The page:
More lethal than war no more?
October 22, 2010 8:30 AM   Subscribe

It's been suggested that the humble mosquito is responsible for more deaths than all the wars combined. Scientists working at the Planck institute are hoping to change this by using the mosquitoes themselves as a way to administer a malaria vaccine.

As malaria infects two hundred and fifty million, and kills between one and three million people each year (many children in sub Sahara Africa), if successful, this could be a huge shift in the way the virus is managed and potentially improve the quality of life for billions of people in temperate climates. [previous on malaria]
posted by quin (13 comments total) 8 users marked this as a favorite
This is a really cool and interesting development. I haven't the background in biology to make much more comment than that, but if we could really get mosquitoes to combat malaria, my sense of irony would find that utterly delicious. Also, I think it makes a lot more sense than spraying DDT everywhere, even though I understand why health organizations have advocated and started doing that again.
posted by bardophile at 8:42 AM on October 22, 2010 [2 favorites]

Science rocks, God sucks.
posted by furiousxgeorge at 8:43 AM on October 22, 2010 [1 favorite]

Mosquitoes suck.
posted by pracowity at 8:55 AM on October 22, 2010 [4 favorites]

It's unclear to me how this would work. It's not a GM thing where they're introducing a modified species of mosquito that's carrying a vaccine. It sounds from the article like they basically expose you to a mosquito with garden variety malaria and give you an antibiotic at the same time. Am I missing anything?
posted by condour75 at 8:57 AM on October 22, 2010

This is much less cool than what I initially imagined, which was some sort of genetic jiujitsu that'd make mosquitoes themselves an innoculating agent.

Instead, it basically just says that if you're taking malaria-hostile antibiotics while malaria-carrying mosquitoes are eating at you, you probably won't get infected, on account of taking antibiotics at the time. This...doesn't seem like a new discovery.
posted by Drastic at 8:57 AM on October 22, 2010

Actually, it seems to me that if you have taken malaria-hostile antibiotics and then malaria-carrying mosquitoes bite you, not only do you not get infected at the time, but you gain immunity from future bites (six months later, without taking antibiotics at the same time).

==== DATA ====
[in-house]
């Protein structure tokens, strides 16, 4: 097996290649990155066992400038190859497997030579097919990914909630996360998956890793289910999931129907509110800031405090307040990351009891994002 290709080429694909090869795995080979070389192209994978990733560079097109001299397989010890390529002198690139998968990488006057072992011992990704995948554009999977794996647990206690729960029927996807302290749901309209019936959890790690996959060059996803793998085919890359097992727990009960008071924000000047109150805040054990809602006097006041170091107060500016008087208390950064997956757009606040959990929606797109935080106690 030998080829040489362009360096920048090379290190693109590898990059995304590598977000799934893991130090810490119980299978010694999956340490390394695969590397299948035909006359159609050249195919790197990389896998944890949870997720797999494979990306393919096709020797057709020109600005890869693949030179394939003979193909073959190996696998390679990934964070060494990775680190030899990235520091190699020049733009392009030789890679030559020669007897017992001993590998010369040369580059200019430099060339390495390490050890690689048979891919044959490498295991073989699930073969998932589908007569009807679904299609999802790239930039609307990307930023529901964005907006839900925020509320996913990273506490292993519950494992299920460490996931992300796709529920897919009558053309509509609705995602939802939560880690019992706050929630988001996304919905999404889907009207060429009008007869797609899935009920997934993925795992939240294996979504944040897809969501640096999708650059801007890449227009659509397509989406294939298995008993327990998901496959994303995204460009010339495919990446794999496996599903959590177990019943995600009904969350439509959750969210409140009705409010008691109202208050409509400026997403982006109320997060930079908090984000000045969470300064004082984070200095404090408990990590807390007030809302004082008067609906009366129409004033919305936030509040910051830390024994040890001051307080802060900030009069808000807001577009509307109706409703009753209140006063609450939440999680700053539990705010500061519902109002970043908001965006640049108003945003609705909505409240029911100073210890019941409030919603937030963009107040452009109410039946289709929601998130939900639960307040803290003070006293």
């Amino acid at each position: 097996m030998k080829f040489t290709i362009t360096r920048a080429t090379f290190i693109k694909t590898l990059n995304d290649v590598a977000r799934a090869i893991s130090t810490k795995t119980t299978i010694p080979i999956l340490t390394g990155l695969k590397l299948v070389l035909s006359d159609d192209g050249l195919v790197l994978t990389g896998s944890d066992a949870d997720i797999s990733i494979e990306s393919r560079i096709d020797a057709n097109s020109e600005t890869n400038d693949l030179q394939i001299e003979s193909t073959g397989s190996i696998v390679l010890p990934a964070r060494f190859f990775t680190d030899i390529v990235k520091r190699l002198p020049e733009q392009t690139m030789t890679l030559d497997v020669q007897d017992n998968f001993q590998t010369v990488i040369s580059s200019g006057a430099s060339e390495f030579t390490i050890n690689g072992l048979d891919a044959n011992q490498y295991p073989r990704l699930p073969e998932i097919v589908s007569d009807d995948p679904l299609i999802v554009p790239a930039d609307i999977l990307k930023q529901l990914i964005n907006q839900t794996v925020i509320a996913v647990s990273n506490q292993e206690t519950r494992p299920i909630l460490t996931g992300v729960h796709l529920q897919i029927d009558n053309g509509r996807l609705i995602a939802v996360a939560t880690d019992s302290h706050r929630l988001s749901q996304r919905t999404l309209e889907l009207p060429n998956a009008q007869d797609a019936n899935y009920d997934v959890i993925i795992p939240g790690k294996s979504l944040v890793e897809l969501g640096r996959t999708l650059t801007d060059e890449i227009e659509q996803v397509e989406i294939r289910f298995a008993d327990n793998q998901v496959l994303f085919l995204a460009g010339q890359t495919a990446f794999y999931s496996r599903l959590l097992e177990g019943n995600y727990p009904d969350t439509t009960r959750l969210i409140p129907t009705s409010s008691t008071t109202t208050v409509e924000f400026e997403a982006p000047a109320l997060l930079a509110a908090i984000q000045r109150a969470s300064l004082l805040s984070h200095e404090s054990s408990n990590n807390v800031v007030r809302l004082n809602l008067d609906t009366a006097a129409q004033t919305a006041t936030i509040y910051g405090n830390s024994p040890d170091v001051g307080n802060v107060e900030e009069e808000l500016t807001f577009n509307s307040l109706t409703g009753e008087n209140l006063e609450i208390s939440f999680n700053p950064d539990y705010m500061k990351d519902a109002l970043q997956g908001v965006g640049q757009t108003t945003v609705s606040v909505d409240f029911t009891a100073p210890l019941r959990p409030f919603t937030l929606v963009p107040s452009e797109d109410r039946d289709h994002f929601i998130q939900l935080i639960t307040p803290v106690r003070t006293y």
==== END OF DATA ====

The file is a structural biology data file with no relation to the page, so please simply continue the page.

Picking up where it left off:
posted by bardophile at 9:04 AM on October 22, 2010 [1 favorite]

I will now backpedal! It's still cool, depending on how long the lasting effect (subsequent exposures to malaria were protected against months after the combo antibiotic dosing) lasts in people. If it does work as intended, by giving a period of lasting protection from a single dose at the start of the rainy season, that is indeed nifty.
posted by Drastic at 9:05 AM on October 22, 2010

[Insert “What could possibly go wrong?” comment]
posted by nfg at 9:07 AM on October 22, 2010 [2 favorites]

That is awesome.
posted by spaltavian at 9:33 AM on October 22, 2010

I just composed a "it'd be great if it worked, but.." kind of post and then I realized..

We're at war with malaria. We adapt our prophylaxis, it adapts. We do it again, it does it again. And so on, and so on, and so on.

But to have any real chance, we need to keep developing new methods of prophylaxis until we find a cure. This could be a new method of prophylaxis.

And that's great.
posted by Ahab at 9:50 AM on October 22, 2010

I would just like to point out, regarding the opening statement that "this could be a huge shift in the way the virus is managed" that malaria is not caused by a virus, but by a protozoan, speciffically a plasmodium, which resembles a paramecium.
posted by grizzled at 10:05 AM on October 22, 2010 [2 favorites]

Yep. Not sure what I was thinking there. "Virus" should be "disease", or any number of other more accurate terms.
posted by quin at 11:30 AM on October 22, 2010

HOLD THE PHONE! Why don't they just FEED the tuna fish mayonnaise!?!
posted by airgirl at 8:49 AM on October 24, 2010

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